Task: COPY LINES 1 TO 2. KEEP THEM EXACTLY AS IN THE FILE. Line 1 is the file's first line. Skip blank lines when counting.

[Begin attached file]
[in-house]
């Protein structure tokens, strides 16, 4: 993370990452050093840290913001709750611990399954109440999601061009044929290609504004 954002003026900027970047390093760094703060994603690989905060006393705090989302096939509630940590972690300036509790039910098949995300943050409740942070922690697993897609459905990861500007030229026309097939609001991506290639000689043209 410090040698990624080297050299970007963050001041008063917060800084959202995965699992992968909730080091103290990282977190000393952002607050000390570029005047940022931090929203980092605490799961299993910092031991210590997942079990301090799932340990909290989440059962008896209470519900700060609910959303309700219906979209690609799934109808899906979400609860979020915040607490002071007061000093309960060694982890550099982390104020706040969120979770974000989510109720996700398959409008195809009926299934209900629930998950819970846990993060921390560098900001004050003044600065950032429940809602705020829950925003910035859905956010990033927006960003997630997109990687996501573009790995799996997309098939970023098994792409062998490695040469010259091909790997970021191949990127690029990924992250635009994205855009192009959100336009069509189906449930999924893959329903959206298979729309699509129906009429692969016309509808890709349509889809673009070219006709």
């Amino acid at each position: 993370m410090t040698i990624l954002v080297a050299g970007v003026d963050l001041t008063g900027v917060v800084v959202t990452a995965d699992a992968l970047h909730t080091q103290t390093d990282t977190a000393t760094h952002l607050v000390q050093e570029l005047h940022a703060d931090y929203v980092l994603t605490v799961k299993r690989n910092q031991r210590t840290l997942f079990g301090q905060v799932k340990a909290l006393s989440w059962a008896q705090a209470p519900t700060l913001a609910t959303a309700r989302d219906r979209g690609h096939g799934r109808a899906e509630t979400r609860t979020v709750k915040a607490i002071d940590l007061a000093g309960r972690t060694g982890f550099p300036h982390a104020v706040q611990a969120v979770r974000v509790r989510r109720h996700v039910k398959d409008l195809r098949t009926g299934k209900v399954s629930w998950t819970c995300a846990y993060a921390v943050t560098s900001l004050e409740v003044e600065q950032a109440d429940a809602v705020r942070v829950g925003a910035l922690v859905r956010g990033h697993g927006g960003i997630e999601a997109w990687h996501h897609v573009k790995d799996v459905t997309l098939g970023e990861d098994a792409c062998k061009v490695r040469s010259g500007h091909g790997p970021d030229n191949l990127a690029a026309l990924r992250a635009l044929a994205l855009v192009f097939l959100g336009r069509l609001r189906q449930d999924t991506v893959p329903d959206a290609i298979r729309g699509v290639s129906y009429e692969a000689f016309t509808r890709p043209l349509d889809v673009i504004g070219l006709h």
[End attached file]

[in-house]
């Protein structure tokens, strides 16, 4: 993370990452050093840290913001709750611990399954109440999601061009044929290609504004 954002003026900027970047390093760094703060994603690989905060006393705090989302096939509630940590972690300036509790039910098949995300943050409740942070922690697993897609459905990861500007030229026309097939609001991506290639000689043209 410090040698990624080297050299970007963050001041008063917060800084959202995965699992992968909730080091103290990282977190000393952002607050000390570029005047940022931090929203980092605490799961299993910092031991210590997942079990301090799932340990909290989440059962008896209470519900700060609910959303309700219906979209690609799934109808899906979400609860979020915040607490002071007061000093309960060694982890550099982390104020706040969120979770974000989510109720996700398959409008195809009926299934209900629930998950819970846990993060921390560098900001004050003044600065950032429940809602705020829950925003910035859905956010990033927006960003997630997109990687996501573009790995799996997309098939970023098994792409062998490695040469010259091909790997970021191949990127690029990924992250635009994205855009192009959100336009069509189906449930999924893959329903959206298979729309699509129906009429692969016309509808890709349509889809673009070219006709």